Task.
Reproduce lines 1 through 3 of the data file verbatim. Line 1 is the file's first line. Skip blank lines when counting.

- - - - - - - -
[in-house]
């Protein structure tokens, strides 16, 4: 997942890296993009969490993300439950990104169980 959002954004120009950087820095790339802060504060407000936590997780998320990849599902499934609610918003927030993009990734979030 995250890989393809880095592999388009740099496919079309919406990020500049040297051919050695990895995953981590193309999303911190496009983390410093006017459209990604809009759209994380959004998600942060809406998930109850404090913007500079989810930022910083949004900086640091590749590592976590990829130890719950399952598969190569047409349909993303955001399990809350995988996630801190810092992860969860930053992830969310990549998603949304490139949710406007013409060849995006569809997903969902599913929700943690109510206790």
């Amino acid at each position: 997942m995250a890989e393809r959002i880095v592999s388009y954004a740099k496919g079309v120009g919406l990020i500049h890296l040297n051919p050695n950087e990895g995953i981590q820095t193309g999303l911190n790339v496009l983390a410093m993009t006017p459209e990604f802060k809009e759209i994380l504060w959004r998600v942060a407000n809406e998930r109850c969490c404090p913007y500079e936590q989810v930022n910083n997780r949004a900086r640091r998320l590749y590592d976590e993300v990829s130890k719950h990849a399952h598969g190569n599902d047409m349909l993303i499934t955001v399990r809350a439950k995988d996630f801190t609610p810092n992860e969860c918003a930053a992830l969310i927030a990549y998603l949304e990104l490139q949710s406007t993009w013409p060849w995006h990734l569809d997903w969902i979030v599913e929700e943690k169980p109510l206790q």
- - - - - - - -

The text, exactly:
[in-house]
């Protein structure tokens, strides 16, 4: 997942890296993009969490993300439950990104169980 959002954004120009950087820095790339802060504060407000936590997780998320990849599902499934609610918003927030993009990734979030 995250890989393809880095592999388009740099496919079309919406990020500049040297051919050695990895995953981590193309999303911190496009983390410093006017459209990604809009759209994380959004998600942060809406998930109850404090913007500079989810930022910083949004900086640091590749590592976590990829130890719950399952598969190569047409349909993303955001399990809350995988996630801190810092992860969860930053992830969310990549998603949304490139949710406007013409060849995006569809997903969902599913929700943690109510206790």
């Amino acid at each position: 997942m995250a890989e393809r959002i880095v592999s388009y954004a740099k496919g079309v120009g919406l990020i500049h890296l040297n051919p050695n950087e990895g995953i981590q820095t193309g999303l911190n790339v496009l983390a410093m993009t006017p459209e990604f802060k809009e759209i994380l504060w959004r998600v942060a407000n809406e998930r109850c969490c404090p913007y500079e936590q989810v930022n910083n997780r949004a900086r640091r998320l590749y590592d976590e993300v990829s130890k719950h990849a399952h598969g190569n599902d047409m349909l993303i499934t955001v399990r809350a439950k995988d996630f801190t609610p810092n992860e969860c918003a930053a992830l969310i927030a990549y998603l949304e990104l490139q949710s406007t993009w013409p060849w995006h990734l569809d997903w969902i979030v599913e929700e943690k169980p109510l206790q």